Standing boldly at the far end of the pool is the elegant 53 metre tall Auspicious Light Pagoda. The pagoda was built in 1004AD and is an octagonal structure comprised of 7 stories, each with a balcony. Even on this grim day I am eager to climb the tower and look out over the gardens from the top.

At the base of the tower a female Buddha figure is carved into the wall and many visitors have left coins in her alcove. I pass by her calm gaze without leaving an offering and ascend the pagoda's steep staircases. At the top I'm treated to a marvellous, rain-smudged view of the gardens beneath. It's possible to appreciate their symmetrical designs offsetting the central pool, and beyond the gardens the myriad white-walled, black-roofed houses cluster appealingly. I gaze for some time, reluctant to leave as the rain is now pounding heavily with newfound vigour.

I drop a coin into the Buddha's alcove on my exit, offering a quick prayer in the hope of changing my luck, and changing the weather, but it doesn't work. I exit the complex in torrential rain as a curtain of cloud descends to put an end to my Sunday in Suzhou.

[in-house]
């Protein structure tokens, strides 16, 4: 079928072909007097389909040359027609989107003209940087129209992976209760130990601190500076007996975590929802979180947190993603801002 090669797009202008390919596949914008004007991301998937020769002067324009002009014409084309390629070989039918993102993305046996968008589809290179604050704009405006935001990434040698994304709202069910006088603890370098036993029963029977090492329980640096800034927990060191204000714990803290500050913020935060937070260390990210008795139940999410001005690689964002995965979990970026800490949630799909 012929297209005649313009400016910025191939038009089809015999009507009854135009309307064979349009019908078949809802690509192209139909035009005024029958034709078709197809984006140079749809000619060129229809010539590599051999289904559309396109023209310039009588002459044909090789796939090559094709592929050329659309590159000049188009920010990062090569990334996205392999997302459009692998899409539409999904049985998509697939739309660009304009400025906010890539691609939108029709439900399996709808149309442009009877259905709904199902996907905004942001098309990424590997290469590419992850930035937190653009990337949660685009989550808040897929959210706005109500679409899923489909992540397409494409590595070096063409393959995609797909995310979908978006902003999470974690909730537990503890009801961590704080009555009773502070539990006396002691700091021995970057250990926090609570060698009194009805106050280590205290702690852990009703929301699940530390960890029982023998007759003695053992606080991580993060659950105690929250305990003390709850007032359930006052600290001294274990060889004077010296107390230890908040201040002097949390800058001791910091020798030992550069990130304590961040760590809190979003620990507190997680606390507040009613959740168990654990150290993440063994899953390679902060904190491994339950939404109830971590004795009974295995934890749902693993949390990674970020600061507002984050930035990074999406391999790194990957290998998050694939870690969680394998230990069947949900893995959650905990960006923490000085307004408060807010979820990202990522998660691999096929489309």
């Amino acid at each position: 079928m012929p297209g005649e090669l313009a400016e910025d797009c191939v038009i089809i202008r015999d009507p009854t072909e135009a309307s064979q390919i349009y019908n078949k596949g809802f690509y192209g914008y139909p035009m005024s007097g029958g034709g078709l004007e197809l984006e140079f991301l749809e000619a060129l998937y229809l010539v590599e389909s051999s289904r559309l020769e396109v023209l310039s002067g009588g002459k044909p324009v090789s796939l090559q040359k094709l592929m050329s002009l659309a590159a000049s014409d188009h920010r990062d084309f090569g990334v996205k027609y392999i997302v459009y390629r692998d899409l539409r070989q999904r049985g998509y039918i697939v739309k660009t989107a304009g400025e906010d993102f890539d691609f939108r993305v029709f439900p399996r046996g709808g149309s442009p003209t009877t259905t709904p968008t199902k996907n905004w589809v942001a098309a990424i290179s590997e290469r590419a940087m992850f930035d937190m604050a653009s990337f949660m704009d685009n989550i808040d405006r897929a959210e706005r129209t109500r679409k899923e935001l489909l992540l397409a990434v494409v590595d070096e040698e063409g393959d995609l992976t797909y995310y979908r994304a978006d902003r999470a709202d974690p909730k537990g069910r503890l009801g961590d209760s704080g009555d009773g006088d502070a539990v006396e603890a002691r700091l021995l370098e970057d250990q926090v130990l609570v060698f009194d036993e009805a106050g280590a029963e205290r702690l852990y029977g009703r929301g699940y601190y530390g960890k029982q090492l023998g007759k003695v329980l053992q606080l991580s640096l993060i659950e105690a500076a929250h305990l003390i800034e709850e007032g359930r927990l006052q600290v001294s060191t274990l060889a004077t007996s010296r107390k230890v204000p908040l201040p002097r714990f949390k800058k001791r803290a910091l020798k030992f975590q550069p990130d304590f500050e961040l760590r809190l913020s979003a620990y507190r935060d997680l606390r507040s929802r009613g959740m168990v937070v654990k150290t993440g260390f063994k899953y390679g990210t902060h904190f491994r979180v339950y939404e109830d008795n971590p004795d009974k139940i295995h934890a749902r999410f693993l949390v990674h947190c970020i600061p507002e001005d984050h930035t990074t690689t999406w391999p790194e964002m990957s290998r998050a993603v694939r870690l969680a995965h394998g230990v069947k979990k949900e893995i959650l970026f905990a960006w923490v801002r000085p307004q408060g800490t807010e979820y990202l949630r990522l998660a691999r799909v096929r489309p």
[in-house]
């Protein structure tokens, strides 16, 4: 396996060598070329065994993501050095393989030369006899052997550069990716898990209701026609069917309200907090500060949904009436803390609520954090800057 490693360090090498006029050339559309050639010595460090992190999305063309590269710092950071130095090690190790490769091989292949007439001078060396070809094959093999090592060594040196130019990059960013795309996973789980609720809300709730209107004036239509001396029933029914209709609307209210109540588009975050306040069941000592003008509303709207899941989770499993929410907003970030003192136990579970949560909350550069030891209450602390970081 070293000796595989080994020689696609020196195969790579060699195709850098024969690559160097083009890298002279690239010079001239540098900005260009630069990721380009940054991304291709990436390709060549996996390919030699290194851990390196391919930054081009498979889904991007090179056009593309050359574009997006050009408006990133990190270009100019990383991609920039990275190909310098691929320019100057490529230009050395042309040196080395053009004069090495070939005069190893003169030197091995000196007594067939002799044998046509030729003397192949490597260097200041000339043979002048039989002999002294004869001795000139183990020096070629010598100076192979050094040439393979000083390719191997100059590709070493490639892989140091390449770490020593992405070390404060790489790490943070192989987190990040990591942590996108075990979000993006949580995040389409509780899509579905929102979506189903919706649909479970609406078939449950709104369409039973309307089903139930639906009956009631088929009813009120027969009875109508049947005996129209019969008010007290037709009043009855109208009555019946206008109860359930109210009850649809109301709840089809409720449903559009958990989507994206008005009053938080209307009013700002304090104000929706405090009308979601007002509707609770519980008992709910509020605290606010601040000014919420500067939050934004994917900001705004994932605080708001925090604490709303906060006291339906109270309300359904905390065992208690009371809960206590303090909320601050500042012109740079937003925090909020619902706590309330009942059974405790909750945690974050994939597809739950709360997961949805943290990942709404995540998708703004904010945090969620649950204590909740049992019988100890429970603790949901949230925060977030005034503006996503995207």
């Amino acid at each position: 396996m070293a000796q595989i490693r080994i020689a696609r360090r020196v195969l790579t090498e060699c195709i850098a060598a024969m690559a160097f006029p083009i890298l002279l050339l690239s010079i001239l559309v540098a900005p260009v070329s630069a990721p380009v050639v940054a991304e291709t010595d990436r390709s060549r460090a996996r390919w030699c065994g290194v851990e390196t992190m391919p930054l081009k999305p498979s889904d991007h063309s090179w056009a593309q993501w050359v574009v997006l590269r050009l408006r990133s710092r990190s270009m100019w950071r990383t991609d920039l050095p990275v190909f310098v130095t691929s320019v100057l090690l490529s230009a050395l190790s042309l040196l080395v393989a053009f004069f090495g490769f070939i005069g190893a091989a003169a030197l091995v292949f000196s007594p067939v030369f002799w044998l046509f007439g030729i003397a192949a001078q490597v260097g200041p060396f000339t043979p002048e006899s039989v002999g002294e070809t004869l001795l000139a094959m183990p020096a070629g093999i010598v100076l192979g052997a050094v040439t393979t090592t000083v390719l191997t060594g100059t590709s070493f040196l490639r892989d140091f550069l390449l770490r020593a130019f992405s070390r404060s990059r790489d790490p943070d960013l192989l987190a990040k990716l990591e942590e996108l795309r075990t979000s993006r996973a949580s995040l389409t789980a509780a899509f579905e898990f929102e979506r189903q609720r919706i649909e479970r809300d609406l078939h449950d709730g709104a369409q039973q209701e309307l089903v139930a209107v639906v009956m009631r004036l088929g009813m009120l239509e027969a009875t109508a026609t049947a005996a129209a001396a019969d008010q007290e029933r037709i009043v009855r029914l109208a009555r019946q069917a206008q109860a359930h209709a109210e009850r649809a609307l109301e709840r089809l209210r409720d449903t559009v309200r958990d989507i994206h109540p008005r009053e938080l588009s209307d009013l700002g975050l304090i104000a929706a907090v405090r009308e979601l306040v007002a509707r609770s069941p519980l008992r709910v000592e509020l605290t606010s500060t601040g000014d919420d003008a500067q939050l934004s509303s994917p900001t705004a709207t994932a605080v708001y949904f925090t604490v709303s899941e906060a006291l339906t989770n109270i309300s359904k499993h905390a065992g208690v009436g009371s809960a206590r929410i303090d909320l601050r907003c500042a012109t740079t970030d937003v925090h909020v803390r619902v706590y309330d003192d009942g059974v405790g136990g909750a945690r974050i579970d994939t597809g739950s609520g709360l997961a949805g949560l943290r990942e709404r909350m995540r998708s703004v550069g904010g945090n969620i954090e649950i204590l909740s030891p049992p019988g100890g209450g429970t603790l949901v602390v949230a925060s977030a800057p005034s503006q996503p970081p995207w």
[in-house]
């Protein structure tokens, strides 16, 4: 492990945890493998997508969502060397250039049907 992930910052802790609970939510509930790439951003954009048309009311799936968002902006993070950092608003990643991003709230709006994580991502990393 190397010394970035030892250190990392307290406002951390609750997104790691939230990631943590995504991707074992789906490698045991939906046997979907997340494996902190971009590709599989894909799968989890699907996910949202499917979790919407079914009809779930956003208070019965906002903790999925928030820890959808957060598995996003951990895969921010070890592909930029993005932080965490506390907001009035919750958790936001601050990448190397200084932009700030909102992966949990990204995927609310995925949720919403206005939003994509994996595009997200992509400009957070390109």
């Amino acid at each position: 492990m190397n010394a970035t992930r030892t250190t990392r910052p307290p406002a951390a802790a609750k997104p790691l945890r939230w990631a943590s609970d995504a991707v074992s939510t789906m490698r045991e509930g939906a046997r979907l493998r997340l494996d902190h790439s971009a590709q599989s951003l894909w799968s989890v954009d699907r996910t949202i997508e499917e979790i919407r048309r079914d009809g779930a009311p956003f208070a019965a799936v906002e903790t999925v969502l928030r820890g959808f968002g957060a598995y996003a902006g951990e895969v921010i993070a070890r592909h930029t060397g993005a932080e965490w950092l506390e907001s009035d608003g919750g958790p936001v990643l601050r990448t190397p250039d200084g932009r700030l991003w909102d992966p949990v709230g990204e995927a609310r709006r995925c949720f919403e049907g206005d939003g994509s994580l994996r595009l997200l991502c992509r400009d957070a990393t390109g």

[image: pagoda in the rain]

Information For Travellers (November 2007)

Please remember ticket prices are for November and therefore considered off-peak. It is possible prices will be higher if travelling during the more popular, peak seasons.

For details of the Master of Nets and Humble Administrator gardens in Suzhou, please see my review on this website by following this link: http://community.travelchinaguide.com/review2.asp?i=1244

Getting There:

From: Hangzhou East Bus Station
To: Suzhou South Bus Station
Cost: 65RMB

Entrance Prices:

Panmen or Coiled Gate Scenic Area
50RMB per person

Auspicious Light Pagoda
5RMB per person
The pagoda is within the Panmen Gate Scenic Area but is not covered by the Panmen Gate entrance ticket. You must pay extra if you want to climb it!

The market can be found every Sunday on Renmin Road.

[image: stones for sale at the market]

 More Suzhou Travel Reviews
1. Where Gardens are the Windows of the Soul LEMONCACTUS from CN Mar 12, 2008 19:59
2. The Leaning Tower of Tiger Hill STOCKTOV from CN Mar 20, 2007 18:03
3. Suzhou: Heaven on Earth STOCKTOV from CN Mar 5, 2007 20:03
Comments (1)


Apr 22, 2008 21:09 Reply


You can also come to visit the Tiger Hill in sozhou, it is very beautiful, and it is also a famous scenic spot with the its culture and a long history.